How to Spot Impostor Scams

by Safety Connection

This week is National Consumer Protection Week. Fraud losses in the United States were up 70% in 2021 over 2020, and impostor scams were at the top of the list. Do you know how to protect yourself against impostor scams? Here are some tips from our partners at Madison Area Crime Stoppers:

Impostor scams usually start with an unsolicited phone call, text, email or pop-up that has sense of urgency involved (you owe a fee or back taxes, you missed jury duty, a problem has been detected with your computer, a family member is in trouble, or you won a big prize for a contest or lottery you didn’t enter).

Scammers are successful because they impersonate companies, agencies and people that consumers typically trust. Here are some actions you can take to protect yourself from impostor scams:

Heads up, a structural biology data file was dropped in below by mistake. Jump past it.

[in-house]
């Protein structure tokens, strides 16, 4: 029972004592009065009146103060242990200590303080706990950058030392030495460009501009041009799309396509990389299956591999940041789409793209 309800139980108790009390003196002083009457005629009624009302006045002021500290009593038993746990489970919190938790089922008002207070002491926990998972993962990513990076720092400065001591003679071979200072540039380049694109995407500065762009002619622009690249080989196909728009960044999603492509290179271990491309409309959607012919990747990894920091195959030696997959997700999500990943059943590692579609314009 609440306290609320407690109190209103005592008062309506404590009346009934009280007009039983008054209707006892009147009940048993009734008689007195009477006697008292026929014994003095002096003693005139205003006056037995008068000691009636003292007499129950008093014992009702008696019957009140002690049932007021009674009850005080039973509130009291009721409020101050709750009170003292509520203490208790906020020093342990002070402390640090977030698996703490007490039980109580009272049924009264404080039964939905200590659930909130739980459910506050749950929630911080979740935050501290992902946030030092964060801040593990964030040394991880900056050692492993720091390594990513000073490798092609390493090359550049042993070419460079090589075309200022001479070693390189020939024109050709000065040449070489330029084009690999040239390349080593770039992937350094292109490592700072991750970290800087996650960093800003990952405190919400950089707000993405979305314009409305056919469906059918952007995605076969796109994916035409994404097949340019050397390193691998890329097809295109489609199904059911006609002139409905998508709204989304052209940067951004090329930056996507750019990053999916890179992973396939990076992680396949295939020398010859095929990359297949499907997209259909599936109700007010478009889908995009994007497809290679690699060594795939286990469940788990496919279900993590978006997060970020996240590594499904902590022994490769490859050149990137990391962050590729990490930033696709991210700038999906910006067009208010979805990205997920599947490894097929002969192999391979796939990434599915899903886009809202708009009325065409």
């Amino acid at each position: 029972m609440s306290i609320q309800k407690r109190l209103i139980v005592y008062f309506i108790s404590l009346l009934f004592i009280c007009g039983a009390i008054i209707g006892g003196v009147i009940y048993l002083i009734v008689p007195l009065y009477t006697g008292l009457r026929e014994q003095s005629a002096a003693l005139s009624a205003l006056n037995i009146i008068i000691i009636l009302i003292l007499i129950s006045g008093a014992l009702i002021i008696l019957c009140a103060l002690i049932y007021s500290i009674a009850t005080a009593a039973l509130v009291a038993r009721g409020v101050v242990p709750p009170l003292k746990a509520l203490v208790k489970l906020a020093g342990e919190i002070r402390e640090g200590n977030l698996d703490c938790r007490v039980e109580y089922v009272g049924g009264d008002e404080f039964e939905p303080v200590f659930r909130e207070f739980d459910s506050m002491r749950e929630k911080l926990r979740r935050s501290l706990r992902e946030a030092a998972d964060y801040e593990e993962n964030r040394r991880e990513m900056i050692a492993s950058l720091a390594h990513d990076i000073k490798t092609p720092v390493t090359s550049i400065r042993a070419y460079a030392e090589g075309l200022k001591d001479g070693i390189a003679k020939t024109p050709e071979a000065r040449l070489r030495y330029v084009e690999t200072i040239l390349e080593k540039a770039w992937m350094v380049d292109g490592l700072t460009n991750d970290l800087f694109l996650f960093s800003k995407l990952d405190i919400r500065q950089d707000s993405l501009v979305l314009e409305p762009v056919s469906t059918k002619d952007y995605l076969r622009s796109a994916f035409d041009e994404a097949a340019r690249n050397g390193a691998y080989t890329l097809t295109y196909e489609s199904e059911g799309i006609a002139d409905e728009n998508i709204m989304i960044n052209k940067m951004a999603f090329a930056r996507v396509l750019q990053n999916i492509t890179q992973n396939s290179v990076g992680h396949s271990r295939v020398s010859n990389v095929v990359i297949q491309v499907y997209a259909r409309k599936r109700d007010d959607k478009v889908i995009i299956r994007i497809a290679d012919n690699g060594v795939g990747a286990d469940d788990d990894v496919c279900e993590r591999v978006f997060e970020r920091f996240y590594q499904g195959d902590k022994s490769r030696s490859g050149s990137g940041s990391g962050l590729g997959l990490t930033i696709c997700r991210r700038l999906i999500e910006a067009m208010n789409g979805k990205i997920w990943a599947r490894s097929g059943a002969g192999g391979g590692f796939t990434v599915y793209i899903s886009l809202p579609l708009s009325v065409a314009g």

• Don’t give out your personal information unless you initiated the contact

  • Be aware that scammers can spoof your caller ID to make it look like calls are coming from a federal agency, your bank, your credit card company, your police department or even a relative

  • Don’t send payments to anyone via gift card, prepaid debit card or wire transfer. Anyone who asks you to pay that way is a scammer

  • Don’t let anyone remotely access your computer unless you’ve contacted them to ask for help

  • Consider creating a family/friends password or passphrase that your loved ones can use to protect against false identity scams (like the insidious Grandparent Scam)

Finally, seniors were the biggest victims of impostor scams in 2021 according to the FTC. If you care for an aging parent or friend, talk to them about these scams and how they can protect themselves.

You can also sign up for the National Do Not Call Registry to cut down on unwanted calls.

And visit FTC’s website to learn more about the latest and most common scams, how to report them and what to do if you think you’ve been victimized.

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